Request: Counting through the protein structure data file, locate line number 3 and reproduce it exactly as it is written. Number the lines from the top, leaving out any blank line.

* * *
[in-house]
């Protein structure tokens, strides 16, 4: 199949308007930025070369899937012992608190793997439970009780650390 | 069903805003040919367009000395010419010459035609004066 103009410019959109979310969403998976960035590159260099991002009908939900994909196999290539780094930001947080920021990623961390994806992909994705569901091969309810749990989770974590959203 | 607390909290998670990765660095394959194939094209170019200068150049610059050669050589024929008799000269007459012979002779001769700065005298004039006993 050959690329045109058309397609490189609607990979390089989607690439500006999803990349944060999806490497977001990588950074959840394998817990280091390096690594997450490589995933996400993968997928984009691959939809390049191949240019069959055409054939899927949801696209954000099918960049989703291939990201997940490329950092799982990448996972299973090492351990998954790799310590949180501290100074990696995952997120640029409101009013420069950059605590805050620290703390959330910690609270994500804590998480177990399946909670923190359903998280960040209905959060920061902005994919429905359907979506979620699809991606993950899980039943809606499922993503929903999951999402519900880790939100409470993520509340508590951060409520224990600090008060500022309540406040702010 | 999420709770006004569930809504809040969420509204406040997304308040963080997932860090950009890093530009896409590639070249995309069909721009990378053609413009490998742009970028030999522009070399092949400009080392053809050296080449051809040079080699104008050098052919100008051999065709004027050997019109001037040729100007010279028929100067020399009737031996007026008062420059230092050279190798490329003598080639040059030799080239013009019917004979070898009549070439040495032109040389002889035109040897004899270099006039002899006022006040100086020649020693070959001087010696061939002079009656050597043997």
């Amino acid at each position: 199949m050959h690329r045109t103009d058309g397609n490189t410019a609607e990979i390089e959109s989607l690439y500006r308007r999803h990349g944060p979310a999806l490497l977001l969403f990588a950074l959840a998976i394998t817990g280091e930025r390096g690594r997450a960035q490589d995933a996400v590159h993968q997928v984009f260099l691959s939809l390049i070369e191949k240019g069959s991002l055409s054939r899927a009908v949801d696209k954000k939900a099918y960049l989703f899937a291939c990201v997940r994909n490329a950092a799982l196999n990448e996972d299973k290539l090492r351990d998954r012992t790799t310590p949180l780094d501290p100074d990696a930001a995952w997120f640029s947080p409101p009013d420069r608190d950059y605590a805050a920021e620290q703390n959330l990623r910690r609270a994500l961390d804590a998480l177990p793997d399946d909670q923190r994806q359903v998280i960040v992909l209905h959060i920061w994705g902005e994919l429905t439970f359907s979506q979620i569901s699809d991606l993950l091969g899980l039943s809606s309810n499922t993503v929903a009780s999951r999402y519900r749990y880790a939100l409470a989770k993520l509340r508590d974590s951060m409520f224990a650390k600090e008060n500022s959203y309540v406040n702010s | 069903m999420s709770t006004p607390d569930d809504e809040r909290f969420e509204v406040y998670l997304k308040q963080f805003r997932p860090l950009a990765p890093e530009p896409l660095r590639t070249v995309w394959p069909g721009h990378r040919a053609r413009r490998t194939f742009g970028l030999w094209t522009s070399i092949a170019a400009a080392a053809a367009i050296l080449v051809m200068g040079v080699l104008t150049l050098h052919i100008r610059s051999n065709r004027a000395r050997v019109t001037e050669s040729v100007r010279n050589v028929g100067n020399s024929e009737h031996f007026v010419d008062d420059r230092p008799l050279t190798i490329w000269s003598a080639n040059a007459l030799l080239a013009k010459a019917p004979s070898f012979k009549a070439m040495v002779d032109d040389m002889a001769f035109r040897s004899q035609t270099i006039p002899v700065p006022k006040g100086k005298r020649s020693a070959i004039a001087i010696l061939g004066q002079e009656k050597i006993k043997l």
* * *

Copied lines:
């Amino acid at each position: 199949m050959h690329r045109t103009d058309g397609n490189t410019a609607e990979i390089e959109s989607l690439y500006r308007r999803h990349g944060p979310a999806l490497l977001l969403f990588a950074l959840a998976i394998t817990g280091e930025r390096g690594r997450a960035q490589d995933a996400v590159h993968q997928v984009f260099l691959s939809l390049i070369e191949k240019g069959s991002l055409s054939r899927a009908v949801d696209k954000k939900a099918y960049l989703f899937a291939c990201v997940r994909n490329a950092a799982l196999n990448e996972d299973k290539l090492r351990d998954r012992t790799t310590p949180l780094d501290p100074d990696a930001a995952w997120f640029s947080p409101p009013d420069r608190d950059y605590a805050a920021e620290q703390n959330l990623r910690r609270a994500l961390d804590a998480l177990p793997d399946d909670q923190r994806q359903v998280i960040v992909l209905h959060i920061w994705g902005e994919l429905t439970f359907s979506q979620i569901s699809d991606l993950l091969g899980l039943s809606s309810n499922t993503v929903a009780s999951r999402y519900r749990y880790a939100l409470a989770k993520l509340r508590d974590s951060m409520f224990a650390k600090e008060n500022s959203y309540v406040n702010s | 069903m999420s709770t006004p607390d569930d809504e809040r909290f969420e509204v406040y998670l997304k308040q963080f805003r997932p860090l950009a990765p890093e530009p896409l660095r590639t070249v995309w394959p069909g721009h990378r040919a053609r413009r490998t194939f742009g970028l030999w094209t522009s070399i092949a170019a400009a080392a053809a367009i050296l080449v051809m200068g040079v080699l104008t150049l050098h052919i100008r610059s051999n065709r004027a000395r050997v019109t001037e050669s040729v100007r010279n050589v028929g100067n020399s024929e009737h031996f007026v010419d008062d420059r230092p008799l050279t190798i490329w000269s003598a080639n040059a007459l030799l080239a013009k010459a019917p004979s070898f012979k009549a070439m040495v002779d032109d040389m002889a001769f035109r040897s004899q035609t270099i006039p002899v700065p006022k006040g100086k005298r020649s020693a070959i004039a001087i010696l061939g004066q002079e009656k050597i006993k043997l």